At the State level, California and Ohio are prominent examples of states that have encouraged the protection of consumers’ sensitive information. For example, Cal. Civ. Code § 1798.81.5(a)(1) requires companies to “maintain reasonable security procedures and practices appropriate to the nature of the information it processes.” Companies should note that the meaning of “reasonable security” in this statute was informed by the California Attorney General’s 2016 Data Breach Report, which listed the Center for Internet Security's Critical Security Controls as an information security baseline that all organizations that collect or maintain personal information should follow. The Report went on to state that “failure to implement” these Controls indicates that a company lacks “reasonable security.”

The Ohio Legislature is incentivizing companies to safeguard personal information through a Safe Harbor provision of the Ohio Data Protection Act. The Safe Harbor protects entities against data breach civil suits where they “reasonably conform” to a recommended information security framework, including but not limited to:

App Distribution Platform Restrictions

Aside from legal restrictions, any COVID App will need the permission of the major mobile application distribution platforms in order for any widespread adoption of a COVID App to take place. These app distribution platforms have standard requirements for permitting any mobile application that collects personal information to be available on their platforms. Furthermore, mobile application platforms place restrictions on the types of entities that are allowed to publish COVID Apps on their platforms.

Conclusion

In general, businesses considering the development of a COVID App should consider ensuring that, as the COVID App is built, policies are drafted covering the specific personal information collected, the uses of that personal information, and how that personal information is shared. Additionally, any COVID App should implement a feature that captures a record of when a user is asked to consent to the use of location information, and includes a way for the user to access and review these practices. Given app distribution platform restrictions, any businesses outside of the health, medical, and educational sectors should exercise appropriate due diligence about investing in the development of a COVID App for distribution on app distribution platforms.

For more information, please contact the professional(s) listed below, or your regular Crowell & Moring contact.

Kristin J. Madigan, CIPP/US
Partner – San Francisco
Phone: +1 415.365.7233
Email: kmadigan@crowell.com
Jeffrey L. Poston
Partner – Washington, D.C.
Phone: +1 202.624.2775
Email: jposton@crowell.com
Jarno Vanto
Partner – New York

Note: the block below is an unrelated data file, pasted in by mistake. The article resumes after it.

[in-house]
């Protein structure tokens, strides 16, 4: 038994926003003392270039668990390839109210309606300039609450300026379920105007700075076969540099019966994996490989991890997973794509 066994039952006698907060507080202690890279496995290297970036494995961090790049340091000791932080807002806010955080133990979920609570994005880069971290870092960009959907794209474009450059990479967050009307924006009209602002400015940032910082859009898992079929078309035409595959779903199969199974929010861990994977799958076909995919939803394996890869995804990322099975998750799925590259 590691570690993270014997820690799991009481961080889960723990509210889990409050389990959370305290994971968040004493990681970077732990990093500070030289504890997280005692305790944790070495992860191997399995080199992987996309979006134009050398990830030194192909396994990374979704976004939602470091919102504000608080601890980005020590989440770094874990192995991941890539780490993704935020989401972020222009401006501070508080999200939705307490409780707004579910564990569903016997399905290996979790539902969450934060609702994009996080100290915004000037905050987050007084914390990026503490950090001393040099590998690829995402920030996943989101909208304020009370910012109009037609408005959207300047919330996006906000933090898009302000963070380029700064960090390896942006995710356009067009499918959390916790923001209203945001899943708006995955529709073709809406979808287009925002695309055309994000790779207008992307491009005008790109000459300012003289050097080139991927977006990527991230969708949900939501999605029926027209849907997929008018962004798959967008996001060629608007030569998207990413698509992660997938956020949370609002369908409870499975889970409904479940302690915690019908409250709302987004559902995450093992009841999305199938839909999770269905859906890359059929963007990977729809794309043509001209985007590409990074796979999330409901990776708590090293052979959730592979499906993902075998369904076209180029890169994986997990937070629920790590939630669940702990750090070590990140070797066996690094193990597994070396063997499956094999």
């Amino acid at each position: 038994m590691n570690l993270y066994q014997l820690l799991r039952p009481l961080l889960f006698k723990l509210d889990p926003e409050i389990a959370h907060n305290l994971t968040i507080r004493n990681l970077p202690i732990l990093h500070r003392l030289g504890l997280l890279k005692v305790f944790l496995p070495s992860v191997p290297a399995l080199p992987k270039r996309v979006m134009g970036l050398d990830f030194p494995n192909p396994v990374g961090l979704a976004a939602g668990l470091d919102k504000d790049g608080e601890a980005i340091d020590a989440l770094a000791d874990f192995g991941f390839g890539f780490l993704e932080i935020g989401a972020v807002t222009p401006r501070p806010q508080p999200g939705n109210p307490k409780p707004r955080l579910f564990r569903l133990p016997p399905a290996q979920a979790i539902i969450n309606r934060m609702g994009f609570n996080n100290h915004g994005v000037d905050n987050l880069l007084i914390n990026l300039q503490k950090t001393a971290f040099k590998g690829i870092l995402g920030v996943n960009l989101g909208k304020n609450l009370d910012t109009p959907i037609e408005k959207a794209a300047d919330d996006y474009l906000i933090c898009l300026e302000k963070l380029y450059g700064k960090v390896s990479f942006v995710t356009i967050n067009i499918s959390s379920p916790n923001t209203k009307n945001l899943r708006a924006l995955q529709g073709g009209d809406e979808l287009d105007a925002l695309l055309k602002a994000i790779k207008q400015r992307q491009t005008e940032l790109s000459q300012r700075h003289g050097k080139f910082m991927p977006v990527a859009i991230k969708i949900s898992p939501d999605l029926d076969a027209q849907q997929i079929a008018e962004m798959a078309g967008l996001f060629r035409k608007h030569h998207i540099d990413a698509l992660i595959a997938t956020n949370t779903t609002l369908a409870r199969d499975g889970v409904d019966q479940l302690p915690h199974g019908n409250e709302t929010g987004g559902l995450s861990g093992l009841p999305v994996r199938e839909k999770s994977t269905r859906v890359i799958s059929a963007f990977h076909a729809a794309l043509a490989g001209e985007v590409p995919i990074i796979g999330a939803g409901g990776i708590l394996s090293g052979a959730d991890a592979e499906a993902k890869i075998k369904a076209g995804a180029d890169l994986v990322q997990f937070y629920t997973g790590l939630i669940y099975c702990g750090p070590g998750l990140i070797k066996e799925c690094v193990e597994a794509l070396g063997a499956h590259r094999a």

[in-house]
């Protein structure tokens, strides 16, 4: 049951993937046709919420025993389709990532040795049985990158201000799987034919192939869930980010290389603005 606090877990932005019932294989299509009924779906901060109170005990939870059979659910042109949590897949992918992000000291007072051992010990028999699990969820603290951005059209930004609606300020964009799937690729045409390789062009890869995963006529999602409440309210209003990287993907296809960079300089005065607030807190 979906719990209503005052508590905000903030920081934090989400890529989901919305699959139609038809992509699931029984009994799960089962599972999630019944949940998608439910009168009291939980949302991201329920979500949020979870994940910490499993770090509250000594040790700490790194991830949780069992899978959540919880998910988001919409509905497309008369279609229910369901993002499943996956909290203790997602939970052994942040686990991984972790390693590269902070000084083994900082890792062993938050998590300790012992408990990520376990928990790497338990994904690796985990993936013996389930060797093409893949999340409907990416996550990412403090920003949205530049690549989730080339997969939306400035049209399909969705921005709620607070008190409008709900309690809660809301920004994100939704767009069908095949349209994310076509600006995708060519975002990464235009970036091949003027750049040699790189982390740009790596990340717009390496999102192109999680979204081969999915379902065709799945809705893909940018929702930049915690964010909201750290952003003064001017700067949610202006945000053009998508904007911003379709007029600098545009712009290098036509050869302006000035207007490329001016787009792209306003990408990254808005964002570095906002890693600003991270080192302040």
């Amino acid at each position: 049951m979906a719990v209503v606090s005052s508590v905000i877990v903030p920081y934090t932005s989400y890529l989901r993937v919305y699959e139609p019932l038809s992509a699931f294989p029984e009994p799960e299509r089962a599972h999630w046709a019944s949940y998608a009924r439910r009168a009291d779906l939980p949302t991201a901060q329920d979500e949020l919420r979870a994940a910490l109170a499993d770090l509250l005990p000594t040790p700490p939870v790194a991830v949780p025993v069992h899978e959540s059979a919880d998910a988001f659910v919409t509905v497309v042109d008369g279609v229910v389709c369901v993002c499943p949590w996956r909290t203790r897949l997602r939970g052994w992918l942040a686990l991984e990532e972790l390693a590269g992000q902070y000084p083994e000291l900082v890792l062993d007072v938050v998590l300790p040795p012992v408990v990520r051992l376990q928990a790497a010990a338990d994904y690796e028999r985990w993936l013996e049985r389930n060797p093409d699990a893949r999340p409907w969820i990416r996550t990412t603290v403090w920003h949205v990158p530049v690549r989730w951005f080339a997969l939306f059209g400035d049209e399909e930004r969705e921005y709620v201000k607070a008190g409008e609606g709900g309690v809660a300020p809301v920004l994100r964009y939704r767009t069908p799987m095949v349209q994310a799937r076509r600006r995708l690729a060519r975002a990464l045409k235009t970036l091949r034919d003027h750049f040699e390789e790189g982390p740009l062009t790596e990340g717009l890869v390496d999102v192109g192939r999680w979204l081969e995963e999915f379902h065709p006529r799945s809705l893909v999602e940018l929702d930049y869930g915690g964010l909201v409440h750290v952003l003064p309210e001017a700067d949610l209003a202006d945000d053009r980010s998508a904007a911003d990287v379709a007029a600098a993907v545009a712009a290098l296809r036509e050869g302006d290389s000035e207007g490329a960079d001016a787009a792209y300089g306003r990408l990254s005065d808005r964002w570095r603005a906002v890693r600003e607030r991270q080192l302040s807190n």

Phone: +1 212.803.4025
Email: jvanto@crowell.com
Evan D. Wolff
Partner – Washington, D.C.
Phone: +1 202.624.2615
Email: ewolff@crowell.com
Brandon C. Ge
Counsel – Washington, D.C.
Phone: +1 202.624.2531
Email: bge@crowell.com
Matthew B. Welling
Counsel – Washington, D.C.
Phone: +1 202.624.2588
Email: mwelling@crowell.com
Michael G. Gruden, CIPP/G
Associate – Washington, D.C.
Phone: +1 202.624.2545
Email: mgruden@crowell.com
Lee Matheson, CIPP/US/E/A, CIPM, PCIP
Associate – Washington, D.C.
Phone: +1 202.654.6728
Email: lmatheson@crowell.com

1 Per Cal. Civ. Code § 1798.140(c) “Business” means:
(1) A sole proprietorship, partnership, limited liability company, corporation, association, or other legal entity that is organized or operated for the profit or financial benefit of its shareholders or other owners that collects consumers’ personal information or on the behalf of which that information is collected and that alone, or jointly with others, determines the purposes and means of the processing of consumers’ personal information, that does business in the State of California, and that satisfies one or more of the following thresholds:
(A) Has annual gross revenues in excess of twenty-five million dollars ($25,000,000), as adjusted pursuant to paragraph (5) of subdivision (a) of Section 1798.185.
(B) Alone or in combination, annually buys, receives for the business’s commercial purposes, sells, or shares for commercial purposes, alone or in combination, the personal information of 50,000 or more consumers, households, or devices.(C) Derives 50 percent or more of its annual revenues from selling consumers’ personal information.
(2) Any entity that controls or is controlled by a business as defined in paragraph (1) and that shares common branding with the business. “Control” or “controlled” means ownership of, or the power to vote, more than 50 percent of the outstanding shares of any class of voting security of a business; control in any manner over the election of a majority of the directors, or of individuals exercising similar functions; or the power to exercise a controlling influence over the management of a company. “Common branding” means a shared name, service mark, or trademark.